3.3 Increased E faecalis in CD is associated with disease activity
E faecalis was the most common bacterial species of the 4 pathogens detected in all IBD cases, occurring in 95.74% (N = 45/47) of patients with UC and 86.57% (N = 58/67) of patients with CD (Table 3). A significant increase in E faecalis levels appeared to be associated with clinically active disease in patients with CD (Fig. 2A). Accordingly, we found a statistically significant and positive relationship between high-level E faecalis colonization and CDAI score (R = 0.3118, P = 0.0108, Fig. 2B, Table 4). Furthermore, in both UC and CD, high-level E faecalis colonization was significantly associated with increased FC (P = 0.002 in UC; P = 0.016 in CD).
Infection with Fusobacterium spp was also frequently observed in patients with UC (80.85%, 38/47; Table 3). We analyzed the correlation between Fusobacterium spp levels and E faecalis, B fragilis, and E coli levels, and found marked associations between all bacterial communities (Fusobacterium spp vs B fragilis, P = 0.007; Fusobacterium spp vs E faecalis, P < 0.0001; Fusobacterium spp vs E coli, P < 0.0001; Table 4).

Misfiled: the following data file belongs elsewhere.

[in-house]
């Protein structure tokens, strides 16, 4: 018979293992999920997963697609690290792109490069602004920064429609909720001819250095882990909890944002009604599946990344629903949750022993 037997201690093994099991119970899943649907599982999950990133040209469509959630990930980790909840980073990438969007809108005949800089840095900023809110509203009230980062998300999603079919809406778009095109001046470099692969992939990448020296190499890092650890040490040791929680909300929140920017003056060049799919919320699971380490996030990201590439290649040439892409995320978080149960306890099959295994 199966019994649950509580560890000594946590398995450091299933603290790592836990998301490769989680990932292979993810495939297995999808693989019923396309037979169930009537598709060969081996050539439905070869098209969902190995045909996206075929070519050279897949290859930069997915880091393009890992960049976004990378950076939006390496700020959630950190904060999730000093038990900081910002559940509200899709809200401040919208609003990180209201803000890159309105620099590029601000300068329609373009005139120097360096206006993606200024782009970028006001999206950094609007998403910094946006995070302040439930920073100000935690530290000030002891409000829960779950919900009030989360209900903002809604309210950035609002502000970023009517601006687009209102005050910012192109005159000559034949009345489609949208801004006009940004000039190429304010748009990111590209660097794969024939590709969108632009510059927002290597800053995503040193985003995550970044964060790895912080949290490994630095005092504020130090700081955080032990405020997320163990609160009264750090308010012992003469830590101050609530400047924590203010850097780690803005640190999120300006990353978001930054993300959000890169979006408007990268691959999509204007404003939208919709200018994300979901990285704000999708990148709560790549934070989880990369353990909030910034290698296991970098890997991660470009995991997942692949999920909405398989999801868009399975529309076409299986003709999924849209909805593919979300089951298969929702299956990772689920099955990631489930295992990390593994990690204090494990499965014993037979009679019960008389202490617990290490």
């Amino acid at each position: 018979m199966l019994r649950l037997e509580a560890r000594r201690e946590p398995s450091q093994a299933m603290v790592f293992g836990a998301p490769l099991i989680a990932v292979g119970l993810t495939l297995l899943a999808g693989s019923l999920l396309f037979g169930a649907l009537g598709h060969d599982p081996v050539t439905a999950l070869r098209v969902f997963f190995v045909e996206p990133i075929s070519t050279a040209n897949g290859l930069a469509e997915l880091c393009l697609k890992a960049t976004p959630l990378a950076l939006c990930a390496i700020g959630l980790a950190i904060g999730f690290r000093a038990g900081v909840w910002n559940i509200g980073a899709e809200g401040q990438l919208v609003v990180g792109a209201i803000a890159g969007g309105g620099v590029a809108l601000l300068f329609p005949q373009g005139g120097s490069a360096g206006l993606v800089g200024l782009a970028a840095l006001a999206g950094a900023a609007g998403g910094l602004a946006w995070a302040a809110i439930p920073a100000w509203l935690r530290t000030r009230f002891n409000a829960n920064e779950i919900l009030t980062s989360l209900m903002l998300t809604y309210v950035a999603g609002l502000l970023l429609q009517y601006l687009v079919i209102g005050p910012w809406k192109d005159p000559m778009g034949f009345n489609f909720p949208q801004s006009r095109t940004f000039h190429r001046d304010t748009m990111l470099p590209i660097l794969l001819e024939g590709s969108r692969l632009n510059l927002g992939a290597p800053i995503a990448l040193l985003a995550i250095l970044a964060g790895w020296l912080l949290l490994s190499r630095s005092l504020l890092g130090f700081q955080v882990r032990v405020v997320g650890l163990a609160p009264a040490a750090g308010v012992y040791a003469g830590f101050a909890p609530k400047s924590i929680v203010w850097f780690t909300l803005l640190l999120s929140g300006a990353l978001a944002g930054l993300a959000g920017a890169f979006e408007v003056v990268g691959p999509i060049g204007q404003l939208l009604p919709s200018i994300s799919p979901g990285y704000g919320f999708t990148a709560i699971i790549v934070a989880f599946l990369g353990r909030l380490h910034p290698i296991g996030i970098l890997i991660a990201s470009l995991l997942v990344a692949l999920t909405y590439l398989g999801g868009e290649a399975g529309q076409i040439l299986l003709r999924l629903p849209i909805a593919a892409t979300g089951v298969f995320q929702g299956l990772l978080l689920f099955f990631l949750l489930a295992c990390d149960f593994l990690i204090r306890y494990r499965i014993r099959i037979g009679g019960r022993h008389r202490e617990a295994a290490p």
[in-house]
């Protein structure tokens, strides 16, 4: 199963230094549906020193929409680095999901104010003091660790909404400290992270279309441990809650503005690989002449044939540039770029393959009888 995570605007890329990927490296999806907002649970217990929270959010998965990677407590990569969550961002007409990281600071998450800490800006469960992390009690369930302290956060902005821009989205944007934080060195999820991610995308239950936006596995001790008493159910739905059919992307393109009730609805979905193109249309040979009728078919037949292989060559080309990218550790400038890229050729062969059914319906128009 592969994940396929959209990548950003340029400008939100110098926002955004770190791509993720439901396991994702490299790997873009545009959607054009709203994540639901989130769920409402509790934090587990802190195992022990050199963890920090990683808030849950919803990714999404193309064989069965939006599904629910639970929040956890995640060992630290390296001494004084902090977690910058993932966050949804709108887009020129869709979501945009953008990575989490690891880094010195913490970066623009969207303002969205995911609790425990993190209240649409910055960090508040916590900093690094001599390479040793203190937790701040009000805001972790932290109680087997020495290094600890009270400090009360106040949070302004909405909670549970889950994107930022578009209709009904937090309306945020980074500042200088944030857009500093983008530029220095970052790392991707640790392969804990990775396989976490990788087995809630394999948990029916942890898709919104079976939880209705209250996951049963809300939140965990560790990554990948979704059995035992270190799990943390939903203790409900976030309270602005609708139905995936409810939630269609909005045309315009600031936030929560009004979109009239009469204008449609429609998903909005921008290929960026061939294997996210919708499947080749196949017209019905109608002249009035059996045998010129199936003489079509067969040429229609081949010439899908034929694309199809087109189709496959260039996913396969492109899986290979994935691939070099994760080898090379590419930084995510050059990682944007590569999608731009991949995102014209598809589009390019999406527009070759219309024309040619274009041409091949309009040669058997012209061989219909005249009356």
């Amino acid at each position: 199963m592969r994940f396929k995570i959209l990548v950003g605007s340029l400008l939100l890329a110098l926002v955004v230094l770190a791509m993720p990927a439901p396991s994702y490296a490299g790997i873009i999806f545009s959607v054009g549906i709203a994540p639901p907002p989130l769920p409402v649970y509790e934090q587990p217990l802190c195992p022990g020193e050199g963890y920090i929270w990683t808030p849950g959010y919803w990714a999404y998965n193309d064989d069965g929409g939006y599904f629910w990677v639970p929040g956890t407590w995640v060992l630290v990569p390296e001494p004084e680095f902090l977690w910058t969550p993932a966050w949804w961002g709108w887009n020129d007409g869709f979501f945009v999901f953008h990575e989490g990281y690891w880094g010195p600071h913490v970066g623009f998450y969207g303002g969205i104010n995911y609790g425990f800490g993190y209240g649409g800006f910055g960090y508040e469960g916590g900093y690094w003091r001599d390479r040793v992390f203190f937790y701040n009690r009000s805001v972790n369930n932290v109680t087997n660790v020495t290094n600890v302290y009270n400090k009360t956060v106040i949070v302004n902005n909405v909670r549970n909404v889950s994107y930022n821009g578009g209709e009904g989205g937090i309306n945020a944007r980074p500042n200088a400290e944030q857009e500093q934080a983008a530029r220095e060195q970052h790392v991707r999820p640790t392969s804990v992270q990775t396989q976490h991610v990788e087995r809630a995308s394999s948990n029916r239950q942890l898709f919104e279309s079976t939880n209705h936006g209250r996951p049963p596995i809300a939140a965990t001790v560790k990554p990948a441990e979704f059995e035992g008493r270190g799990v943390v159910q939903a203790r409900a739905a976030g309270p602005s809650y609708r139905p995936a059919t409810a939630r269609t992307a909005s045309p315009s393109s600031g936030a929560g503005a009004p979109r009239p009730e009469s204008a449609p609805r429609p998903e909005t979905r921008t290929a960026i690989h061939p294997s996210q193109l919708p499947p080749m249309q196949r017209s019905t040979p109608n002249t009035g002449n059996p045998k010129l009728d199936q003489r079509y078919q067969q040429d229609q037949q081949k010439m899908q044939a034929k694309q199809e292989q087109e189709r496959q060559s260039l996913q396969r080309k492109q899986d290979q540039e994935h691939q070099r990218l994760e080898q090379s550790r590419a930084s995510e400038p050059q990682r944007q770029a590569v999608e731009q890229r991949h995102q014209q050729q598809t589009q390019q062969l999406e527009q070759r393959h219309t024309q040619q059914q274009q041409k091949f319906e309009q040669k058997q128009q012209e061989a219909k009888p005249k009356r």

IBD is a multifaceted and heterogeneous disease, and increasing evidence supports a significant role for the gut microbiome in promoting IBD pathogenesis. Efforts have been made to explore the possible pathogens involved in IBD development, but it is still unclear which specific pathogen or combination of agents are responsible for triggering or enhancing IBD. In this study, we quantified the levels of pathogenic microbes known to be associated with CRC in a Chinese patient cohort to identify a link between bacterial composition and IBD severity.